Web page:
Gesturing with her arms and sobbing hard, a middle-aged Egyptian woman, among thousands of people surrounding the US embassy in Cairo on Tuesday evening, was condemning the anti-Prophet Mohamed film, which provoked wide protests in the Arab world. "He is the messenger of Allah. Why do they do this against him?" she implored.
This is not the right approach – even for those Muslims that feel deeply offended by the film. Muslims can rationally and quietly argue that the movie is also offensive because it does nothing to encourage the spirit of enlightenment which Islam has awakened. In fact, the resultant protests have provoked primitive and unnecessary hate against the West.
A deeper knowledge of Islam's past influence on the world would provoke a more subtle and articulate reaction against this dreadful film. Historically, Islamic scholars in fields of philosophy, medicine, mathematics, chemistry and astrology encouraged tolerance and debate, and helped sow the seeds of the enlightenment in Europe. Unfortunately these seeds didn't grow in our fertile culture.
In more recent times this reciprocal dialogue, based on genuine understanding between West and East, was replaced by mud-flinging based on declining knowledge and understanding and, of course, wars – such as the invasion of Iraq and the doggedly unresolved Palestine-Israel cause.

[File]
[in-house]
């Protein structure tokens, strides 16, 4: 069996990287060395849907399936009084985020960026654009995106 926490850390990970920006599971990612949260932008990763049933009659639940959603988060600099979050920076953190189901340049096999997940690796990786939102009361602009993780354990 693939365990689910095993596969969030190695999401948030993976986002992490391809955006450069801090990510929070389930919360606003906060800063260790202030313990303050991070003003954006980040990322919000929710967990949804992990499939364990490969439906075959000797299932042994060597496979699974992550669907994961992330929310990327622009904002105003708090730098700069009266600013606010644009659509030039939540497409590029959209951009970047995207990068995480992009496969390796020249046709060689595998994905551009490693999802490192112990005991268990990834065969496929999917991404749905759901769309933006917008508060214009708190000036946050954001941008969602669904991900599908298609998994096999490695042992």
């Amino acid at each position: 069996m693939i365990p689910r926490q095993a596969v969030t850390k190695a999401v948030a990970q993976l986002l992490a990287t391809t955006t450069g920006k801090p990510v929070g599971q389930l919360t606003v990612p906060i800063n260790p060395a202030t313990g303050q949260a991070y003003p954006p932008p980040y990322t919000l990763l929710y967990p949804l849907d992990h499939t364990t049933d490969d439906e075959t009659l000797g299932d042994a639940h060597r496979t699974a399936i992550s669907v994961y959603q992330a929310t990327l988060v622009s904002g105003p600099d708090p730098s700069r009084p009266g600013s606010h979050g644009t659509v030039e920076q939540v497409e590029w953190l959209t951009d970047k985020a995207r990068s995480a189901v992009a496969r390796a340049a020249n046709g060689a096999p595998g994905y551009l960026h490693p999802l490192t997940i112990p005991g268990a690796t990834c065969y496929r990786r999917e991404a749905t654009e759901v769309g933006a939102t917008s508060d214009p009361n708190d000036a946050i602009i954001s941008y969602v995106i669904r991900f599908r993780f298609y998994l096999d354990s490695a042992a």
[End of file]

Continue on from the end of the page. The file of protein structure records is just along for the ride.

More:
We in the media must accept some of the blame, offering superficial coverage of the current events, and devoting increasingly less time (or effort) to the job of delving deeper under the surface. Nobody, and at the same time, everybody is to blame; but the result is that we have become suckers for the propaganda and would rather digest it, shunning a more enlightened debate.
Knowledge of a historical context as well as the brutality of colonialism in the Middle East is a crucial point for understanding why angry masses in Cairo and other Arab cities have rushed into the streets attacking US embassies and why, for example, an Egyptian Islamic extremist spit on and burned a Bible.
But these narrow-minded masses cannot see that the movie-maker has the right to express his own views. And we need a break from this overwhelming bunkum – we need to stop the nonsense.
Said Ghazali is a Palestinian journalist and bloggerReuse content